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Summary

Making time-limited offers is a common retail pricing strategy. Economic theory implies that such offers inhibit price search, making markets less competitive. We investigate experimentally whether this effect is intensified by behavioural factors – specifically, feedback-conditional regret, reduced decision quality due to time constraints, and aversion to small-scale risk. Participants choose from a sequence of alternative price offers, one of which might be time-limited, under various conditions. These price search problems were matched with equivalent, time-unconstrained binary choices between lotteries. We find no evidence of regret effects. Surprisingly, time-limited offers are more likely to be chosen when the time available for decision-making is longer. Overall, individuals show aversion to small-scale risk; this is stronger in price search than lottery choice. Allowing for this, choices in the two types of task tend to be mutually consistent at the individual level, even when decision-making is subject to tight time constraints.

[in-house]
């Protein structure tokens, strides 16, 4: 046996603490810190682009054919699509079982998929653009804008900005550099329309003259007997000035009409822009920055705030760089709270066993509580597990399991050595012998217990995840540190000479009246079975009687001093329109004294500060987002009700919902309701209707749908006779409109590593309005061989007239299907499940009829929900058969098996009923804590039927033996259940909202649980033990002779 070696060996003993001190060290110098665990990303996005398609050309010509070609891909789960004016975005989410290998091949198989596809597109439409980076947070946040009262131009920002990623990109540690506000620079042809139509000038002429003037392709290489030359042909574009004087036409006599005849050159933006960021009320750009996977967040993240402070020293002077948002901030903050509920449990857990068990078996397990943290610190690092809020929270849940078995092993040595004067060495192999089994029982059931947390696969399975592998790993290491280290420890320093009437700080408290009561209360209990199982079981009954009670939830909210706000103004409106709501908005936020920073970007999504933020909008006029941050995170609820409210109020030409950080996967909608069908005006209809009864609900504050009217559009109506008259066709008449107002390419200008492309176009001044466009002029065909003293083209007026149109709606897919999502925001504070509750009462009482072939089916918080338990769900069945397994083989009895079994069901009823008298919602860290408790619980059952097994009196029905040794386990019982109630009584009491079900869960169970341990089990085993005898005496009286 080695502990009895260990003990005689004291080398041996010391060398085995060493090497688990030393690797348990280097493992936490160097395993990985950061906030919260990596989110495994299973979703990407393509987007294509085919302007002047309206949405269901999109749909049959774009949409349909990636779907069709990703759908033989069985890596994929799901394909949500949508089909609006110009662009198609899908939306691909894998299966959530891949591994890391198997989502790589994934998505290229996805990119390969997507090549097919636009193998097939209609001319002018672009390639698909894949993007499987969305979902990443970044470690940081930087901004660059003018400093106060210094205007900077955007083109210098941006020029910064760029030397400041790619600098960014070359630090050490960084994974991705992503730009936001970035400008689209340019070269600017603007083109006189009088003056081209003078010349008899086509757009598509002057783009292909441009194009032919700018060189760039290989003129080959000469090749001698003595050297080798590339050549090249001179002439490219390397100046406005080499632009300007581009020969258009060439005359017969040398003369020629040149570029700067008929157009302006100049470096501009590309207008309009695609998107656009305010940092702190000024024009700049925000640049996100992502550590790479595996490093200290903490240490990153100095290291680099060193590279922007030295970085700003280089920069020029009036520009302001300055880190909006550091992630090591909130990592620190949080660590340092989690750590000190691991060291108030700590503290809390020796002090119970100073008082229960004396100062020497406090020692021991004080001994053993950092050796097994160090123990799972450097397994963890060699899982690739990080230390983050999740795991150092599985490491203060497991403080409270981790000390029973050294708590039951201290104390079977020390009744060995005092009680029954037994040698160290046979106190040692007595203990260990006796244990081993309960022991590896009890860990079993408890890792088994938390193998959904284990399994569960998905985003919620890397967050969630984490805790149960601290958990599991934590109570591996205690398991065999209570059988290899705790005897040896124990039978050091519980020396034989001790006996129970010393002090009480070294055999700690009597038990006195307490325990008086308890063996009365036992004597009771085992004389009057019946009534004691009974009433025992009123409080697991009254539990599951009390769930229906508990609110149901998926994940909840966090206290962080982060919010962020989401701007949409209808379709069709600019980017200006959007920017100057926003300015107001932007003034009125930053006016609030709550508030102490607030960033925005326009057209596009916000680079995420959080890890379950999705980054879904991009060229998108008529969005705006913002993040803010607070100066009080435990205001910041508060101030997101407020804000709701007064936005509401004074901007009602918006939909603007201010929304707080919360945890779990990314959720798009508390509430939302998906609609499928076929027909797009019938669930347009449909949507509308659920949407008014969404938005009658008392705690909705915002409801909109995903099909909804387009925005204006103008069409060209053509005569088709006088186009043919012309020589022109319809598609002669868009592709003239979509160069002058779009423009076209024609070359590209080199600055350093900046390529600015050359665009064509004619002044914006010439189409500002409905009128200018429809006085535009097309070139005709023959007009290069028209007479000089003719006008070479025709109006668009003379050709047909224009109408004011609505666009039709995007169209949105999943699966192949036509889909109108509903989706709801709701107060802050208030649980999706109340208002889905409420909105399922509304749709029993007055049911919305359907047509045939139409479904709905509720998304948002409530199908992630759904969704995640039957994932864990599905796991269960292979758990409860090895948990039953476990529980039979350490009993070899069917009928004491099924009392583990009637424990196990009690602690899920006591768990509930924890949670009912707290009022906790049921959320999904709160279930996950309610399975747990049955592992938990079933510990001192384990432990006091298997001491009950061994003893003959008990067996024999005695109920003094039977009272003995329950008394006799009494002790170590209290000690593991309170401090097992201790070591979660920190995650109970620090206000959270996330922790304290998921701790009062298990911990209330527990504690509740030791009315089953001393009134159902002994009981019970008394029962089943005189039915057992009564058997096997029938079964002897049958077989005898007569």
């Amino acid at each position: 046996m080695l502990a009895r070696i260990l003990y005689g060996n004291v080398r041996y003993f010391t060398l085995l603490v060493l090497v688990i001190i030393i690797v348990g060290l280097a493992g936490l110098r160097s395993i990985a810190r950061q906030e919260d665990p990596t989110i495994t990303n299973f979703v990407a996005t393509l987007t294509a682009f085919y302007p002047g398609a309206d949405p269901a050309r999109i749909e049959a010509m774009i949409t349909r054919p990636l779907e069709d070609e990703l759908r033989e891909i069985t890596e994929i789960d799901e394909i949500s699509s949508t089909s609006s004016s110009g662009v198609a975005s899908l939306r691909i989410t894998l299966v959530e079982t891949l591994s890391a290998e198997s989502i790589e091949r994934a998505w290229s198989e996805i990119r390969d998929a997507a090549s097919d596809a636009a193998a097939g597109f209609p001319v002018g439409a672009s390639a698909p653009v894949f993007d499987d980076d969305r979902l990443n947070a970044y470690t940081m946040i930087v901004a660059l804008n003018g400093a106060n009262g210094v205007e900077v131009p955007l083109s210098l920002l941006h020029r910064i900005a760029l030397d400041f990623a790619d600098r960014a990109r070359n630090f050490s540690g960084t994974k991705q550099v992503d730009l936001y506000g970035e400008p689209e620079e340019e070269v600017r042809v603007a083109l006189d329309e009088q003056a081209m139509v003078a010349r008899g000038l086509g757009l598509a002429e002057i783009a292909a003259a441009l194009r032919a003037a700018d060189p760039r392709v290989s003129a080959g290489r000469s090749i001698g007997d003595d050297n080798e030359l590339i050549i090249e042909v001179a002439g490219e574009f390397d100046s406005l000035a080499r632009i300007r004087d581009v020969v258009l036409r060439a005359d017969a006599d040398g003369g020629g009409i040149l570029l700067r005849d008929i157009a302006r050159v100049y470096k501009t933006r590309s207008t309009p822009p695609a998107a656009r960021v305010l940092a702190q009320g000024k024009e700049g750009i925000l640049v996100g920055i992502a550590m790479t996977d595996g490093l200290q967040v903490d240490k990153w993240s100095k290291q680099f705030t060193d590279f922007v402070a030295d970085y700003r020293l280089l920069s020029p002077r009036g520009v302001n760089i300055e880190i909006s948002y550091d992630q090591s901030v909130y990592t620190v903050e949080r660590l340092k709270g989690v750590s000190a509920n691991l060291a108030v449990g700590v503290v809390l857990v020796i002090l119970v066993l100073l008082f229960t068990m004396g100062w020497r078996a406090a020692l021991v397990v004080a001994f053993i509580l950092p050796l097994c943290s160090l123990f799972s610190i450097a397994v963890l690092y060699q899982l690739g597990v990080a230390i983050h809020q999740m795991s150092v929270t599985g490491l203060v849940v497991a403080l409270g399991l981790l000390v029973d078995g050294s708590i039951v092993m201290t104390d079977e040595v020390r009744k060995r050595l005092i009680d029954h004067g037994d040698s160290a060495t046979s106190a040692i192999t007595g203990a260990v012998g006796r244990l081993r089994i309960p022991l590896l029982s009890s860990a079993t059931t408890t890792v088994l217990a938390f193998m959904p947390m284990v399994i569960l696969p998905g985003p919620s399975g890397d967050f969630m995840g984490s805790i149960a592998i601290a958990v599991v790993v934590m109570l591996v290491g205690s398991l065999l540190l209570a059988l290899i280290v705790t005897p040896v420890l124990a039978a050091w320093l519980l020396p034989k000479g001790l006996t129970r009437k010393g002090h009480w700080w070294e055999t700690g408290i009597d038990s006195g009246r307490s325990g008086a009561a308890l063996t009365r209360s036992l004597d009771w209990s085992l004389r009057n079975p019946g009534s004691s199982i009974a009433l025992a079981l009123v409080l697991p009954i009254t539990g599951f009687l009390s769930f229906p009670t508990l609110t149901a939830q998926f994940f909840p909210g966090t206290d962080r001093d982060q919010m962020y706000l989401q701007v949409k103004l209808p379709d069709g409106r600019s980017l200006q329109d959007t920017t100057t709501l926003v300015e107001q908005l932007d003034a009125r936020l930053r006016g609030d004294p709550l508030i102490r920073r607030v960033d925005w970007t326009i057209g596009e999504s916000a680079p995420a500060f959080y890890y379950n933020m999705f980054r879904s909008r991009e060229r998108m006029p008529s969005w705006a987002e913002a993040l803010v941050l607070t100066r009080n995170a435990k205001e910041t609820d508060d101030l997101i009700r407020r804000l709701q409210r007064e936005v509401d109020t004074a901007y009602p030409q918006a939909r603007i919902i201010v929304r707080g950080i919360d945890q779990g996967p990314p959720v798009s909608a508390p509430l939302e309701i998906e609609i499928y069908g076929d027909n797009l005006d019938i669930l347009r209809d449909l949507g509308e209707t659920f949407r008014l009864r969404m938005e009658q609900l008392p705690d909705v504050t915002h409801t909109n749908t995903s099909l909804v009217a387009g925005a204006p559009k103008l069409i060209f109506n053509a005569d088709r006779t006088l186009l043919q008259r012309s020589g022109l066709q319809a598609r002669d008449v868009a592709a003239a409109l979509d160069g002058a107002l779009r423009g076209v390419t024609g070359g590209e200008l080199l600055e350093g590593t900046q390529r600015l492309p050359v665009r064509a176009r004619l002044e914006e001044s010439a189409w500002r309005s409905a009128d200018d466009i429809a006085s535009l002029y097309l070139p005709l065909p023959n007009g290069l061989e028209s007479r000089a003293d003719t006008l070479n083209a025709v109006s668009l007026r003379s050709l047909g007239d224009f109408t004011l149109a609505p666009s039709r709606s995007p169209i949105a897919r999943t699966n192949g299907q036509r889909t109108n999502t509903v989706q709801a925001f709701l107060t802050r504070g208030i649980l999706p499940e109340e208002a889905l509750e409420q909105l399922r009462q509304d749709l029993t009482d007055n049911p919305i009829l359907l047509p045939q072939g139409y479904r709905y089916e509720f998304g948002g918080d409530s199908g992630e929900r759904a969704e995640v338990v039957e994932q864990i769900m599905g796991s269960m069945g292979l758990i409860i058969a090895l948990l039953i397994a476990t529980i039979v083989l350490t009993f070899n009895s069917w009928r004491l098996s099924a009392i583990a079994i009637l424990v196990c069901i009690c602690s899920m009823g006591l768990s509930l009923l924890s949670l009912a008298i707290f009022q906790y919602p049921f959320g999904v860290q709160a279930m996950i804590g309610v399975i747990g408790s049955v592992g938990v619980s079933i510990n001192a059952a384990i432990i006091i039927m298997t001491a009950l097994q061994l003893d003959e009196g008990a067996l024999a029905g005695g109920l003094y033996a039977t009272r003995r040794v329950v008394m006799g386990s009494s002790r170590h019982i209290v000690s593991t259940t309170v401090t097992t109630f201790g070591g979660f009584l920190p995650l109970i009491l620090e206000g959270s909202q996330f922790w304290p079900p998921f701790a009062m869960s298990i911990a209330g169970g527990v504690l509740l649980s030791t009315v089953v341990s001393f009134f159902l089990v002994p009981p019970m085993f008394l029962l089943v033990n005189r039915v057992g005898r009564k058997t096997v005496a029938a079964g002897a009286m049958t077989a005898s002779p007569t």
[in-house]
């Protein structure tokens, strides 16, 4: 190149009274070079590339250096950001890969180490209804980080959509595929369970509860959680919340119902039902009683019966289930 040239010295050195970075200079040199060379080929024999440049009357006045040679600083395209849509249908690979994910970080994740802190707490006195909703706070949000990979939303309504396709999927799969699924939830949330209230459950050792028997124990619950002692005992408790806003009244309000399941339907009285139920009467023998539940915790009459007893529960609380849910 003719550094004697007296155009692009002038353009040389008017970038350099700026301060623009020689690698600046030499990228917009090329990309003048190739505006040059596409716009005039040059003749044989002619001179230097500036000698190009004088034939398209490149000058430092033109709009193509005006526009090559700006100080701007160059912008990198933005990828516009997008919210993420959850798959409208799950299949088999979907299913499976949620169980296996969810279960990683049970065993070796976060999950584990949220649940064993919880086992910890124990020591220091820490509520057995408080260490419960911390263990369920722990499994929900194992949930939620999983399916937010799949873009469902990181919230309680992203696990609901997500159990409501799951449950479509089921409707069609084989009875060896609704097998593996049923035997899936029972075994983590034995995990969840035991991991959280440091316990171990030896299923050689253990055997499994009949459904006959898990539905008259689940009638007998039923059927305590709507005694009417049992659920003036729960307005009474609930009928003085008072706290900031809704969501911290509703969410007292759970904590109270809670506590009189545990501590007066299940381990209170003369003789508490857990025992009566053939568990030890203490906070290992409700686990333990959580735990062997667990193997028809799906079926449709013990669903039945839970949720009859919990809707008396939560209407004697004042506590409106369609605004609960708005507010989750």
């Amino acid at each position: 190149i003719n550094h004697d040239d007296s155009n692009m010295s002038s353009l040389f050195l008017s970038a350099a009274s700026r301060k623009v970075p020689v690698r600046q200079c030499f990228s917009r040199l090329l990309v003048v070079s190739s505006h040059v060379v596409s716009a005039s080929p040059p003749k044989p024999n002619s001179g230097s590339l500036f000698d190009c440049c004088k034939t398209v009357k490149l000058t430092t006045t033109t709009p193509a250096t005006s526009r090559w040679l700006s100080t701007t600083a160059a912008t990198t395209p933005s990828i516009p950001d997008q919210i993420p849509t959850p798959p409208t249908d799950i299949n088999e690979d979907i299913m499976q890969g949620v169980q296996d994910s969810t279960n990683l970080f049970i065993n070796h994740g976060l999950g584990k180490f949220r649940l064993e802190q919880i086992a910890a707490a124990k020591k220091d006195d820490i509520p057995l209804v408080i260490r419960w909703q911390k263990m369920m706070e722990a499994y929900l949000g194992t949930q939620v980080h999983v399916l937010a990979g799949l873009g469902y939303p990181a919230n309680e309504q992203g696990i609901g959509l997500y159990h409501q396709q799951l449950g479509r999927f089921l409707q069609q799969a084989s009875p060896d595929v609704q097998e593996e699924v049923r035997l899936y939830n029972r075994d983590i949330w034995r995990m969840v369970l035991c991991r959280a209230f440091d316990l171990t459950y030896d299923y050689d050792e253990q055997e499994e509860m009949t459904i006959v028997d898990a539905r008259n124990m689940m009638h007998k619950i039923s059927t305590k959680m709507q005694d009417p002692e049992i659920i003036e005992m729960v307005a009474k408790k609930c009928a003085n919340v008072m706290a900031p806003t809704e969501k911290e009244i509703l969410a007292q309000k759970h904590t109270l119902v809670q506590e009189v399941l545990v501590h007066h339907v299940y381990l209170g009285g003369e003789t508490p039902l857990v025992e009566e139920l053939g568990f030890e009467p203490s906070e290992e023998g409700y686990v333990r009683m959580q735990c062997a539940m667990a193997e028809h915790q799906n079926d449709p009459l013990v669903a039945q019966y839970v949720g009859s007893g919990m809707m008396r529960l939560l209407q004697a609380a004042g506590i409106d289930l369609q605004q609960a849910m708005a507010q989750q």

Details: Forthcoming in Journal of Economic Behavior & Organization.  Online version available

Authors:   Robert Sugden, Mengjie Wang, Daniel John Zizzo

 

 

Posted on Wednesday 13th November 2019

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